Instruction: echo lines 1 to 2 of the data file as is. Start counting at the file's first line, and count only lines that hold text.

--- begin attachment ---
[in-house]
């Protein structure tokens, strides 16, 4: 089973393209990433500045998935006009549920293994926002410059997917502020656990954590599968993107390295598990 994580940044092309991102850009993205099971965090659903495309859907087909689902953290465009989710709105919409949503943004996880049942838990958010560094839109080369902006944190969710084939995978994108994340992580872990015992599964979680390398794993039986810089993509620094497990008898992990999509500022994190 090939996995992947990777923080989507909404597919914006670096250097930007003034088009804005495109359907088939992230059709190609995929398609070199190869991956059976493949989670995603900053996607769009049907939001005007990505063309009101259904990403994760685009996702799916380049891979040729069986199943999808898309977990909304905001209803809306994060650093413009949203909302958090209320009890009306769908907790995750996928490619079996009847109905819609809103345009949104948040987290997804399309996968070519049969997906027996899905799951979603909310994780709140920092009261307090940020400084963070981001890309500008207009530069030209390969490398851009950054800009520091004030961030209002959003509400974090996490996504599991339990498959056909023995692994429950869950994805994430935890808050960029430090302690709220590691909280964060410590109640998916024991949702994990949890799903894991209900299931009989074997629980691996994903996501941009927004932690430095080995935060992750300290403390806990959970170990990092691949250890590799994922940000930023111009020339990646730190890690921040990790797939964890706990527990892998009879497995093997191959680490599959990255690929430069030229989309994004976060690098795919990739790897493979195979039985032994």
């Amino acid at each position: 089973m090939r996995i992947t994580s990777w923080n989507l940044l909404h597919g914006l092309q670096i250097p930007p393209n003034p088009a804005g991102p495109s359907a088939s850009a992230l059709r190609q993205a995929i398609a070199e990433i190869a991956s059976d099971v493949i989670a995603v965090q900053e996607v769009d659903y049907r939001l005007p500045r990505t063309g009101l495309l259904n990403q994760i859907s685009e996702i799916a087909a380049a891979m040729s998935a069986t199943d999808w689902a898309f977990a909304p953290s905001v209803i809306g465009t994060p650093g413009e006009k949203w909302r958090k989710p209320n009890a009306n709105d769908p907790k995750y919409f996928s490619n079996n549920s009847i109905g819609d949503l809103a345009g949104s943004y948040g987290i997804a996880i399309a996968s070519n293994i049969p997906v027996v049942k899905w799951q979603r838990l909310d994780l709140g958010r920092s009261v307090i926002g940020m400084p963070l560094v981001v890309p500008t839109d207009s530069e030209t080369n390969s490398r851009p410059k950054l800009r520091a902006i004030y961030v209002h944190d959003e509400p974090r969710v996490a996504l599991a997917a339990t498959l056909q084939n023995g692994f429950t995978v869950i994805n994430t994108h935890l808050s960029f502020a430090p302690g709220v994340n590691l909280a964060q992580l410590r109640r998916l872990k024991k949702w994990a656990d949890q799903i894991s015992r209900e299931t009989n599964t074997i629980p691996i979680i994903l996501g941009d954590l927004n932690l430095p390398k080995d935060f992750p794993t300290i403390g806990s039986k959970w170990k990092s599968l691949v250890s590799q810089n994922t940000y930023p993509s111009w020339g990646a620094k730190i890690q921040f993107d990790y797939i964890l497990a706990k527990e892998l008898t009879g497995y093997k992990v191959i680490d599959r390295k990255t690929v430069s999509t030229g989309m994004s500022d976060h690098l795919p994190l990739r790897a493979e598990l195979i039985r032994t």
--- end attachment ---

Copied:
[in-house]
């Protein structure tokens, strides 16, 4: 089973393209990433500045998935006009549920293994926002410059997917502020656990954590599968993107390295598990 994580940044092309991102850009993205099971965090659903495309859907087909689902953290465009989710709105919409949503943004996880049942838990958010560094839109080369902006944190969710084939995978994108994340992580872990015992599964979680390398794993039986810089993509620094497990008898992990999509500022994190 090939996995992947990777923080989507909404597919914006670096250097930007003034088009804005495109359907088939992230059709190609995929398609070199190869991956059976493949989670995603900053996607769009049907939001005007990505063309009101259904990403994760685009996702799916380049891979040729069986199943999808898309977990909304905001209803809306994060650093413009949203909302958090209320009890009306769908907790995750996928490619079996009847109905819609809103345009949104948040987290997804399309996968070519049969997906027996899905799951979603909310994780709140920092009261307090940020400084963070981001890309500008207009530069030209390969490398851009950054800009520091004030961030209002959003509400974090996490996504599991339990498959056909023995692994429950869950994805994430935890808050960029430090302690709220590691909280964060410590109640998916024991949702994990949890799903894991209900299931009989074997629980691996994903996501941009927004932690430095080995935060992750300290403390806990959970170990990092691949250890590799994922940000930023111009020339990646730190890690921040990790797939964890706990527990892998009879497995093997191959680490599959990255690929430069030229989309994004976060690098795919990739790897493979195979039985032994």